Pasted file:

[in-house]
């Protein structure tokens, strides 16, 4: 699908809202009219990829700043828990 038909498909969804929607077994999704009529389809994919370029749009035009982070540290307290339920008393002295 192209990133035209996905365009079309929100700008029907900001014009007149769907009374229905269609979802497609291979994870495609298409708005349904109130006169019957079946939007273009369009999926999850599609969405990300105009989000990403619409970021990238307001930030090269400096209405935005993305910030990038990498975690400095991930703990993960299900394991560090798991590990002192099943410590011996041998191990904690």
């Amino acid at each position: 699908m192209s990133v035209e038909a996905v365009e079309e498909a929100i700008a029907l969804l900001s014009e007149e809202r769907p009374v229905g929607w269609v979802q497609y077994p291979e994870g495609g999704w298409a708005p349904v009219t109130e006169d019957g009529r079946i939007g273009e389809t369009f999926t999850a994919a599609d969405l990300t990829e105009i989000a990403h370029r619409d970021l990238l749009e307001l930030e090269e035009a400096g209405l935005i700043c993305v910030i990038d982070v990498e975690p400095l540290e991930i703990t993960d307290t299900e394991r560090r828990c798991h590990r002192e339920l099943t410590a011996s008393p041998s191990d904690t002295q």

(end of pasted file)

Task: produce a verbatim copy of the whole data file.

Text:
[in-house]
């Protein structure tokens, strides 16, 4: 699908809202009219990829700043828990 038909498909969804929607077994999704009529389809994919370029749009035009982070540290307290339920008393002295 192209990133035209996905365009079309929100700008029907900001014009007149769907009374229905269609979802497609291979994870495609298409708005349904109130006169019957079946939007273009369009999926999850599609969405990300105009989000990403619409970021990238307001930030090269400096209405935005993305910030990038990498975690400095991930703990993960299900394991560090798991590990002192099943410590011996041998191990904690």
């Amino acid at each position: 699908m192209s990133v035209e038909a996905v365009e079309e498909a929100i700008a029907l969804l900001s014009e007149e809202r769907p009374v229905g929607w269609v979802q497609y077994p291979e994870g495609g999704w298409a708005p349904v009219t109130e006169d019957g009529r079946i939007g273009e389809t369009f999926t999850a994919a599609d969405l990300t990829e105009i989000a990403h370029r619409d970021l990238l749009e307001l930030e090269e035009a400096g209405l935005i700043c993305v910030i990038d982070v990498e975690p400095l540290e991930i703990t993960d307290t299900e394991r560090r828990c798991h590990r002192e339920l099943t410590a011996s008393p041998s191990d904690t002295q």